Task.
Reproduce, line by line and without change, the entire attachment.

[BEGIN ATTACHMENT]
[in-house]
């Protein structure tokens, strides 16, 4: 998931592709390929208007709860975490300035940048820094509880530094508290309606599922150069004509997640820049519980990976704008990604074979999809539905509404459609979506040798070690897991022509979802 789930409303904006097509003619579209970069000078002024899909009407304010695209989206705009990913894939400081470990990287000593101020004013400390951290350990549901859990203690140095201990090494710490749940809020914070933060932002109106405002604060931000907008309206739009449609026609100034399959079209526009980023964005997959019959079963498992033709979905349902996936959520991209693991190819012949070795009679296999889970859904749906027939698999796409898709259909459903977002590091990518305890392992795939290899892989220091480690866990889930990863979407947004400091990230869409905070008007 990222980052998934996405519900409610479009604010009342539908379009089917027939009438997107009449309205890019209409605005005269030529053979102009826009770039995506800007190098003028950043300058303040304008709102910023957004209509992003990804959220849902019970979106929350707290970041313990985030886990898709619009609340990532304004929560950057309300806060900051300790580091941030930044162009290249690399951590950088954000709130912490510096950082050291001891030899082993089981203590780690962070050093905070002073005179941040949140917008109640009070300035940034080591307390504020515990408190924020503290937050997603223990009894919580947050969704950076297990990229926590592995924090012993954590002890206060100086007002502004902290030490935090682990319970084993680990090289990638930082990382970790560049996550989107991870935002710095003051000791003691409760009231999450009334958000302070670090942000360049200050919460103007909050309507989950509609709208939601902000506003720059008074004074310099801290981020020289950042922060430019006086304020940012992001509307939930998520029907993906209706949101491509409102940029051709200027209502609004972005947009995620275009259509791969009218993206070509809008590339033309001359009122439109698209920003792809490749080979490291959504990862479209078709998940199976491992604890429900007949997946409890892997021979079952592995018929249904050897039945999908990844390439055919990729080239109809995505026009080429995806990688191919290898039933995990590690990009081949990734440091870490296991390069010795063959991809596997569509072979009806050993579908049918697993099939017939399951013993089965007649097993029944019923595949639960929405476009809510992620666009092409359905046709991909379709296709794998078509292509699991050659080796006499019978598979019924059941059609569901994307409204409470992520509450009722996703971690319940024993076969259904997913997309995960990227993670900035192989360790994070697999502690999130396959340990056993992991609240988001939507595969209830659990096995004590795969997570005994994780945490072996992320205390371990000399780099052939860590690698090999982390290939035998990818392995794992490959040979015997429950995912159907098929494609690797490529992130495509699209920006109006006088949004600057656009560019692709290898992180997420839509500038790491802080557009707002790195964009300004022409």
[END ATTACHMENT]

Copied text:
[in-house]
């Protein structure tokens, strides 16, 4: 998931592709390929208007709860975490300035940048820094509880530094508290309606599922150069004509997640820049519980990976704008990604074979999809539905509404459609979506040798070690897991022509979802 789930409303904006097509003619579209970069000078002024899909009407304010695209989206705009990913894939400081470990990287000593101020004013400390951290350990549901859990203690140095201990090494710490749940809020914070933060932002109106405002604060931000907008309206739009449609026609100034399959079209526009980023964005997959019959079963498992033709979905349902996936959520991209693991190819012949070795009679296999889970859904749906027939698999796409898709259909459903977002590091990518305890392992795939290899892989220091480690866990889930990863979407947004400091990230869409905070008007 990222980052998934996405519900409610479009604010009342539908379009089917027939009438997107009449309205890019209409605005005269030529053979102009826009770039995506800007190098003028950043300058303040304008709102910023957004209509992003990804959220849902019970979106929350707290970041313990985030886990898709619009609340990532304004929560950057309300806060900051300790580091941030930044162009290249690399951590950088954000709130912490510096950082050291001891030899082993089981203590780690962070050093905070002073005179941040949140917008109640009070300035940034080591307390504020515990408190924020503290937050997603223990009894919580947050969704950076297990990229926590592995924090012993954590002890206060100086007002502004902290030490935090682990319970084993680990090289990638930082990382970790560049996550989107991870935002710095003051000791003691409760009231999450009334958000302070670090942000360049200050919460103007909050309507989950509609709208939601902000506003720059008074004074310099801290981020020289950042922060430019006086304020940012992001509307939930998520029907993906209706949101491509409102940029051709200027209502609004972005947009995620275009259509791969009218993206070509809008590339033309001359009122439109698209920003792809490749080979490291959504990862479209078709998940199976491992604890429900007949997946409890892997021979079952592995018929249904050897039945999908990844390439055919990729080239109809995505026009080429995806990688191919290898039933995990590690990009081949990734440091870490296991390069010795063959991809596997569509072979009806050993579908049918697993099939017939399951013993089965007649097993029944019923595949639960929405476009809510992620666009092409359905046709991909379709296709794998078509292509699991050659080796006499019978598979019924059941059609569901994307409204409470992520509450009722996703971690319940024993076969259904997913997309995960990227993670900035192989360790994070697999502690999130396959340990056993992991609240988001939507595969209830659990096995004590795969997570005994994780945490072996992320205390371990000399780099052939860590690698090999982390290939035998990818392995794992490959040979015997429950995912159907098929494609690797490529992130495509699209920006109006006088949004600057656009560019692709290898992180997420839509500038790491802080557009707002790195964009300004022409």